You limited your search to:

 Department: School of Visual Arts
 Collection: UNT Theses and Dissertations
Abstract Moments of Art Found in the Ordinary

Abstract Moments of Art Found in the Ordinary

Date: December 2002
Creator: Kraft, Stuart
Description: This paper is an experiment using digital video to locate and identify the abstract in everyday life and nature. The abstract moment occurs when the image that is captured by video loses its connection with the original context, allowing the images to be viewed in an entirely new way. The abstract moment is initiated by a transformative instant, that instant in which perception is altered and the viewer sees the intended content of composition of light and sound. The project contains four digital videos that record the artist's progress and interests.
Contributing Partner: UNT Libraries
Activating Space within the Object and the Site

Activating Space within the Object and the Site

Date: May 2001
Creator: Provence, Dana Noel
Description: I look at the world as a sculptor, examining physical constructs and implied meanings. My current research developed from my earlier studies of “containment” or, more specifically, “encapsulation,” creating visual, often physical, boundaries around selected content. Encapsulation confers a more active role than “containment”, a process rather than a result. This idea speaks to the issues of form, and asks the viewer to question the outside “shape of the form” in relation to the inside shape and content. My work focuses on exposed interior spaces and forms, allowing the viewer to enter the space physically as well as mentally and psychologically. Built in a large enough scale, the viewer could actually become the content. The sculpture’s interpretation revolves around the seen as well as the unseen. I built this duality into my work by using transparent and opaque materials. I also implemented small diameter stainless steel rod along with the transparent and opaque vinyl to reduce forms to their respective shapes and volumes. This approach allowed me to clean the “slate” of an object’s collective meaning and context, adapting it to the intent of my work.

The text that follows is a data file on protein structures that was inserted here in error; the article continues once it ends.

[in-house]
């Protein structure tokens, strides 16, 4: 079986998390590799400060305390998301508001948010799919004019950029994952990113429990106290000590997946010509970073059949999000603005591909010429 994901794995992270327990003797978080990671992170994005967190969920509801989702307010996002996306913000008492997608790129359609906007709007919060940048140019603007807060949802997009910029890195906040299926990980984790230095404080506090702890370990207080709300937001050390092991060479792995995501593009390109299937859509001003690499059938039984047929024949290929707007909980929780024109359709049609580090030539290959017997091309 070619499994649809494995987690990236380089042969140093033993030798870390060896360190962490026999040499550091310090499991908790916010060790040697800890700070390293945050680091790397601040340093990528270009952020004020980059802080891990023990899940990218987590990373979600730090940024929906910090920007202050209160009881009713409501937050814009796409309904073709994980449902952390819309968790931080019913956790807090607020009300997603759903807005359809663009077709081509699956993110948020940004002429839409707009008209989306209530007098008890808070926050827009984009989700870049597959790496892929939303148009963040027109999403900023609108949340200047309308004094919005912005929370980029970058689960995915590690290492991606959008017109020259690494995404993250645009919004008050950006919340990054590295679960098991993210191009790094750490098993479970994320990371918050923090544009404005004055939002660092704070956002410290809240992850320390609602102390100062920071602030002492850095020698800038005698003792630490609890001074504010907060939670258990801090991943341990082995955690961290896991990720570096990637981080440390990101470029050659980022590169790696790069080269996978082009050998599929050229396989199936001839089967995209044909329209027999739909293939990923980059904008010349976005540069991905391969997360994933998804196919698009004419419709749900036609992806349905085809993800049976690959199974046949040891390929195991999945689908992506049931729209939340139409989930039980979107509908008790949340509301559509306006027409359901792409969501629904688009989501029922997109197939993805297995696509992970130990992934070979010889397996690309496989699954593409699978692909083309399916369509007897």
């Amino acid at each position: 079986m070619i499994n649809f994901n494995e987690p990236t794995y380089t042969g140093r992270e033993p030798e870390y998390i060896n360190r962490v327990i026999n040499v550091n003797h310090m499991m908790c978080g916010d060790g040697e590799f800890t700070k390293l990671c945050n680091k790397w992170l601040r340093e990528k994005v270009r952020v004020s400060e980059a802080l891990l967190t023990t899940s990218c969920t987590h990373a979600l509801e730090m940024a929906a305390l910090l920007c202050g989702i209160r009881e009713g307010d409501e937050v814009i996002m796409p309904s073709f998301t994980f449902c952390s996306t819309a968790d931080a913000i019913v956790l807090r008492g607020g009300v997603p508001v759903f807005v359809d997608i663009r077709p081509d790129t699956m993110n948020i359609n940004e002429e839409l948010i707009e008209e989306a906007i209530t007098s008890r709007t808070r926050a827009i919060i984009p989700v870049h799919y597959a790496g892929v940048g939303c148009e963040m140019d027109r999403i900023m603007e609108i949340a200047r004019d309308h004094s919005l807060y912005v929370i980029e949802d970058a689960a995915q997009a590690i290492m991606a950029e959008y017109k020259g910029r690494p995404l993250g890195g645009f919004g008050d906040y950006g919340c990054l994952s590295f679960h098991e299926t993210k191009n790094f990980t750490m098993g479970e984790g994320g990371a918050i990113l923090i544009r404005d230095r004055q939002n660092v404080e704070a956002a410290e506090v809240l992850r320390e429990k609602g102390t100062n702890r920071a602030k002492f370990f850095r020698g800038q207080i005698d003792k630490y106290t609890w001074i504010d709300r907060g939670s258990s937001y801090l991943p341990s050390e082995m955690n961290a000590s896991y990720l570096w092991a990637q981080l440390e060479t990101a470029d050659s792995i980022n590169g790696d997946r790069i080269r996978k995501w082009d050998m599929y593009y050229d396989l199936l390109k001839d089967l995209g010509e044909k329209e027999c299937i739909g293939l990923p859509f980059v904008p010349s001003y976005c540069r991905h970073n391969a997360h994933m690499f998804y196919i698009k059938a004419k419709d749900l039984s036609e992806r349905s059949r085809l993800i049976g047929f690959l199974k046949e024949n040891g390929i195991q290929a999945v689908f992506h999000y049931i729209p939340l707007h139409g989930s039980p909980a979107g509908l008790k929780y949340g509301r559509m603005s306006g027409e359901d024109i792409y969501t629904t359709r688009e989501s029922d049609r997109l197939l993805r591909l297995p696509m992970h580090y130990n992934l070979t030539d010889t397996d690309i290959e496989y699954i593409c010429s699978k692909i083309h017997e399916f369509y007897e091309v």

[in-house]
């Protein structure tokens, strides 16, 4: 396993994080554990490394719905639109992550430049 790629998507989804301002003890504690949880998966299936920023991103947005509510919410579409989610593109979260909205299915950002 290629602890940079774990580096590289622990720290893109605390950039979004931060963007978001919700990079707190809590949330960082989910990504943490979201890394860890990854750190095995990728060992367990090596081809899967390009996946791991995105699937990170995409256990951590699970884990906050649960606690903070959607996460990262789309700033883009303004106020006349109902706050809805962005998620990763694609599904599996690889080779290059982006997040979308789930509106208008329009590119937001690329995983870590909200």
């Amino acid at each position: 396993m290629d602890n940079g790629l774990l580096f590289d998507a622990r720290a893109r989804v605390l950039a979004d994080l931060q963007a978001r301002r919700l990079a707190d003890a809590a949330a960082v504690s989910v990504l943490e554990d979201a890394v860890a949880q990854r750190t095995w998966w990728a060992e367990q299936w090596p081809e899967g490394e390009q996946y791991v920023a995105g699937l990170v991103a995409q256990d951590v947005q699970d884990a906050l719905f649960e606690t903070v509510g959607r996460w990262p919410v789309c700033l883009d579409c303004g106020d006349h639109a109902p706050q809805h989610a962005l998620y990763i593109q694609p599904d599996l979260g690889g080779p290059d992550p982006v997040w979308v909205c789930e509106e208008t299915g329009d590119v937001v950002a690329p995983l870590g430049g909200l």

Contributing Partner: UNT Libraries
Art Criticism and the Gendering of Lee Bontecou's Art, ca. 1959 - 1964

Art Criticism and the Gendering of Lee Bontecou's Art, ca. 1959 - 1964

Access: Use of this item is restricted to the UNT Community.
Date: December 2005
Creator: Estrada-Berg, Victoria
Description: This thesis identifies and analyzes gendering in the art writing devoted to Lee Bontecou's metal and canvas sculptures made from the 1959 - 1964. Through a careful reading of reviews and articles written about Bontecou's constructions, this thesis reconstructs the context of the art world in the United States at mid-century and investigates how cultural expectations regarding gender directed the reception of Bontecou's art, beginning in 1959 and continuing through mid-1960s. Incorporating a description of the contemporaneous cultural context with description of the constructions and an analysis of examples of primary writing, the thesis chronologically follows the evolution of a tendency in art writing to associate gender-specific motivation and interpretation to one recurring feature of Bontecou's works.
Contributing Partner: UNT Libraries
Art museum resources and teacher use.

Art museum resources and teacher use.

Date: May 2006
Creator: Eggemeyer, Valerie